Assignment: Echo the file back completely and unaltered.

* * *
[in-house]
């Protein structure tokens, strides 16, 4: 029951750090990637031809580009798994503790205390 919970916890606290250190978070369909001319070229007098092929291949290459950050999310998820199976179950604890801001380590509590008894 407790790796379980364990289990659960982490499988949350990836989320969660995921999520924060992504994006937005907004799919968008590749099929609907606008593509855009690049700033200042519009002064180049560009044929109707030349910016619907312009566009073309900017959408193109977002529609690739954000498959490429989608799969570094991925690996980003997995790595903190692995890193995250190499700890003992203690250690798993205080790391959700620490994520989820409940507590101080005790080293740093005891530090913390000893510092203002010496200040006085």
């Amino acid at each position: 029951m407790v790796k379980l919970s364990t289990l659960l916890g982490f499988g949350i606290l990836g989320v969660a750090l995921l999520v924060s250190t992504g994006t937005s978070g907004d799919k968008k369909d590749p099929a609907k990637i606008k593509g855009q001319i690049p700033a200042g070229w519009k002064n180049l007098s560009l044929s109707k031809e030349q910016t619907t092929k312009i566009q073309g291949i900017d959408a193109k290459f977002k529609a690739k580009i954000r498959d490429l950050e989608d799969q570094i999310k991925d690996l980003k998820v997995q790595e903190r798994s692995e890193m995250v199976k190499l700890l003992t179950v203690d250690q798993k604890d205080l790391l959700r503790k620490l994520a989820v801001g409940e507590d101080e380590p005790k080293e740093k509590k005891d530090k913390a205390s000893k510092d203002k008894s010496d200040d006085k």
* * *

[in-house]
């Protein structure tokens, strides 16, 4: 029951750090990637031809580009798994503790205390 919970916890606290250190978070369909001319070229007098092929291949290459950050999310998820199976179950604890801001380590509590008894 407790790796379980364990289990659960982490499988949350990836989320969660995921999520924060992504994006937005907004799919968008590749099929609907606008593509855009690049700033200042519009002064180049560009044929109707030349910016619907312009566009073309900017959408193109977002529609690739954000498959490429989608799969570094991925690996980003997995790595903190692995890193995250190499700890003992203690250690798993205080790391959700620490994520989820409940507590101080005790080293740093005891530090913390000893510092203002010496200040006085």
């Amino acid at each position: 029951m407790v790796k379980l919970s364990t289990l659960l916890g982490f499988g949350i606290l990836g989320v969660a750090l995921l999520v924060s250190t992504g994006t937005s978070g907004d799919k968008k369909d590749p099929a609907k990637i606008k593509g855009q001319i690049p700033a200042g070229w519009k002064n180049l007098s560009l044929s109707k031809e030349q910016t619907t092929k312009i566009q073309g291949i900017d959408a193109k290459f977002k529609a690739k580009i954000r498959d490429l950050e989608d799969q570094i999310k991925d690996l980003k998820v997995q790595e903190r798994s692995e890193m995250v199976k190499l700890l003992t179950v203690d250690q798993k604890d205080l790391l959700r503790k620490l994520a989820v801001g409940e507590d101080e380590p005790k080293e740093k509590k005891d530090k913390a205390s000893k510092d203002k008894s010496d200040d006085k």